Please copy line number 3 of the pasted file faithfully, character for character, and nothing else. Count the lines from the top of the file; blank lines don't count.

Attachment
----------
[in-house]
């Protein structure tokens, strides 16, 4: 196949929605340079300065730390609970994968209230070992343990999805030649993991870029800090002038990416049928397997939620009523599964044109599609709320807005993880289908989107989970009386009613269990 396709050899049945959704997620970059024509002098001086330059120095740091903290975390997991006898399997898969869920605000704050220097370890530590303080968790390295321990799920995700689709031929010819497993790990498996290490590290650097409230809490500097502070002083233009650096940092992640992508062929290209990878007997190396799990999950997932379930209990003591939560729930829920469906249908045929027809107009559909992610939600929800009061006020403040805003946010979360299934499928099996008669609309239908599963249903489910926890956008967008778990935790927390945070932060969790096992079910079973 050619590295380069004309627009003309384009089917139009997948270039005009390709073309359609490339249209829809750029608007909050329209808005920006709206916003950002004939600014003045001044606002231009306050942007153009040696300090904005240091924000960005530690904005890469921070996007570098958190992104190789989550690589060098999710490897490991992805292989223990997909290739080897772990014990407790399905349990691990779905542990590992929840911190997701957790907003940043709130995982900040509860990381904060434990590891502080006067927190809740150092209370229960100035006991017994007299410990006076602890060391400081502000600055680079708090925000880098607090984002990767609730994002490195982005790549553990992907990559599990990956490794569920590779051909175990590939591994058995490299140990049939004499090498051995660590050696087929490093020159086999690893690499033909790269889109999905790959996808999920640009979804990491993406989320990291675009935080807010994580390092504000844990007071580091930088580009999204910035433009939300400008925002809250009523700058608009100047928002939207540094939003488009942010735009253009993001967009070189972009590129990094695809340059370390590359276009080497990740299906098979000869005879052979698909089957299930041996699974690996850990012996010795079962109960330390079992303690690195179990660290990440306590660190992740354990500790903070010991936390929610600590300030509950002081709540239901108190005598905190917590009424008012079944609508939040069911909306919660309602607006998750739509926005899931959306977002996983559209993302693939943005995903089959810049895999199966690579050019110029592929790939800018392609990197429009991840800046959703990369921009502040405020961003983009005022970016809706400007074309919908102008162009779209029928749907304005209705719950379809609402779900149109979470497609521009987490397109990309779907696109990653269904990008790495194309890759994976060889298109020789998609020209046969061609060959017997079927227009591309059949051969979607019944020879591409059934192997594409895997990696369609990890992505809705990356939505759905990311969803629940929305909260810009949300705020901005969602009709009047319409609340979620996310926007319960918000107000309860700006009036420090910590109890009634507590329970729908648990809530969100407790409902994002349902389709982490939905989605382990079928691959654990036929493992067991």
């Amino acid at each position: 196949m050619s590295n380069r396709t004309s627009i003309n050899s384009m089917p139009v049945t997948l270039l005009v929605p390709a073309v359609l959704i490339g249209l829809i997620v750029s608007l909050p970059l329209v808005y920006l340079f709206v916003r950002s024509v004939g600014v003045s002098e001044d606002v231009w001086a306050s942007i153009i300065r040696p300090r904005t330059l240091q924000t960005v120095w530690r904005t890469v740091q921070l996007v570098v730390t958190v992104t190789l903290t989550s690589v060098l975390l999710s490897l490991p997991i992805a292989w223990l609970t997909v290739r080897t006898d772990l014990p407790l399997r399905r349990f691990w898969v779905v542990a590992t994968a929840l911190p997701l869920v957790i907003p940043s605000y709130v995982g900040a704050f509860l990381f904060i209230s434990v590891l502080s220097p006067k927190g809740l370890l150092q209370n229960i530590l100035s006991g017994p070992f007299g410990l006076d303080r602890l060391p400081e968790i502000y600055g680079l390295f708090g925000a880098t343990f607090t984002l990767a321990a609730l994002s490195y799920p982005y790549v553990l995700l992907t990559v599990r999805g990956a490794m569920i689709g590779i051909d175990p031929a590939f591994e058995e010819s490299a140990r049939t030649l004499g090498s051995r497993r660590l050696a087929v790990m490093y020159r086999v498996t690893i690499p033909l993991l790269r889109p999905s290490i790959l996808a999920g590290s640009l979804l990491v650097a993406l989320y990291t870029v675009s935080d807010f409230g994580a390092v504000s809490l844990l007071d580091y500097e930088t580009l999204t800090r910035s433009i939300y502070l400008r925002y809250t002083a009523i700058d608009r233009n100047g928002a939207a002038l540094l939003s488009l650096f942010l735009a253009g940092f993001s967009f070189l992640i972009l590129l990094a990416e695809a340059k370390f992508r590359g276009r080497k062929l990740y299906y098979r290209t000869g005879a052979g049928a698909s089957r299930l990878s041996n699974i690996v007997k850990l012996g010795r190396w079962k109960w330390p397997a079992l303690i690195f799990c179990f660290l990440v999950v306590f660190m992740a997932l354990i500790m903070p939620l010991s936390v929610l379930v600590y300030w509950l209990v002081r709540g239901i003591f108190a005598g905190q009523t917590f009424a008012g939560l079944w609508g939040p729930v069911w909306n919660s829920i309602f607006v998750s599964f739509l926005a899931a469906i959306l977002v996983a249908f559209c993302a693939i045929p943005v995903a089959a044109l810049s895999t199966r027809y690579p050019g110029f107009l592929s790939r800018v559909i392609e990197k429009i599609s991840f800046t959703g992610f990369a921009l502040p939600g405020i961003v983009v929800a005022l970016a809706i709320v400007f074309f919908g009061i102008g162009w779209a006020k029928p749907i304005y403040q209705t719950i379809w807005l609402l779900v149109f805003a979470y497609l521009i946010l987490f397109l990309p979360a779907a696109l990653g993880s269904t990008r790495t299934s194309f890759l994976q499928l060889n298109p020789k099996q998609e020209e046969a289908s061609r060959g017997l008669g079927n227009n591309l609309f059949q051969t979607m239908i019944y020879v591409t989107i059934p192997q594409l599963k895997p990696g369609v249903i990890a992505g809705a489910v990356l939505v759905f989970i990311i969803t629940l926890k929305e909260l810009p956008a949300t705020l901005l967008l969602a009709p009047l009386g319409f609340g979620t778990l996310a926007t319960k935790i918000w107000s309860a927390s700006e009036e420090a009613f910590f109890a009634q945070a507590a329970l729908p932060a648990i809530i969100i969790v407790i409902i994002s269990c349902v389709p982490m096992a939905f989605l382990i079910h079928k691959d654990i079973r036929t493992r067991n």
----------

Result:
């Amino acid at each position: 196949m050619s590295n380069r396709t004309s627009i003309n050899s384009m089917p139009v049945t997948l270039l005009v929605p390709a073309v359609l959704i490339g249209l829809i997620v750029s608007l909050p970059l329209v808005y920006l340079f709206v916003r950002s024509v004939g600014v003045s002098e001044d606002v231009w001086a306050s942007i153009i300065r040696p300090r904005t330059l240091q924000t960005v120095w530690r904005t890469v740091q921070l996007v570098v730390t958190v992104t190789l903290t989550s690589v060098l975390l999710s490897l490991p997991i992805a292989w223990l609970t997909v290739r080897t006898d772990l014990p407790l399997r399905r349990f691990w898969v779905v542990a590992t994968a929840l911190p997701l869920v957790i907003p940043s605000y709130v995982g900040a704050f509860l990381f904060i209230s434990v590891l502080s220097p006067k927190g809740l370890l150092q209370n229960i530590l100035s006991g017994p070992f007299g410990l006076d303080r602890l060391p400081e968790i502000y600055g680079l390295f708090g925000a880098t343990f607090t984002l990767a321990a609730l994002s490195y799920p982005y790549v553990l995700l992907t990559v599990r999805g990956a490794m569920i689709g590779i051909d175990p031929a590939f591994e058995e010819s490299a140990r049939t030649l004499g090498s051995r497993r660590l050696a087929v790990m490093y020159r086999v498996t690893i690499p033909l993991l790269r889109p999905s290490i790959l996808a999920g590290s640009l979804l990491v650097a993406l989320y990291t870029v675009s935080d807010f409230g994580a390092v504000s809490l844990l007071d580091y500097e930088t580009l999204t800090r910035s433009i939300y502070l400008r925002y809250t002083a009523i700058d608009r233009n100047g928002a939207a002038l540094l939003s488009l650096f942010l735009a253009g940092f993001s967009f070189l992640i972009l590129l990094a990416e695809a340059k370390f992508r590359g276009r080497k062929l990740y299906y098979r290209t000869g005879a052979g049928a698909s089957r299930l990878s041996n699974i690996v007997k850990l012996g010795r190396w079962k109960w330390p397997a079992l303690i690195f799990c179990f660290l990440v999950v306590f660190m992740a997932l354990i500790m903070p939620l010991s936390v929610l379930v600590y300030w509950l209990v002081r709540g239901i003591f108190a005598g905190q009523t917590f009424a008012g939560l079944w609508g939040p729930v069911w909306n919660s829920i309602f607006v998750s599964f739509l926005a899931a469906i959306l977002v996983a249908f559209c993302a693939i045929p943005v995903a089959a044109l810049s895999t199966r027809y690579p050019g110029f107009l592929s790939r800018v559909i392609e990197k429009i599609s991840f800046t959703g992610f990369a921009l502040p939600g405020i961003v983009v929800a005022l970016a809706i709320v400007f074309f919908g009061i102008g162009w779209a006020k029928p749907i304005y403040q209705t719950i379809w807005l609402l779900v149109f805003a979470y497609l521009i946010l987490f397109l990309p979360a779907a696109l990653g993880s269904t990008r790495t299934s194309f890759l994976q499928l060889n298109p020789k099996q998609e020209e046969a289908s061609r060959g017997l008669g079927n227009n591309l609309f059949q051969t979607m239908i019944y020879v591409t989107i059934p192997q594409l599963k895997p990696g369609v249903i990890a992505g809705a489910v990356l939505v759905f989970i990311i969803t629940l926890k929305e909260l810009p956008a949300t705020l901005l967008l969602a009709p009047l009386g319409f609340g979620t778990l996310a926007t319960k935790i918000w107000s309860a927390s700006e009036e420090a009613f910590f109890a009634q945070a507590a329970l729908p932060a648990i809530i969100i969790v407790i409902i994002s269990c349902v389709p982490m096992a939905f989605l382990i079910h079928k691959d654990i079973r036929t493992r067991n």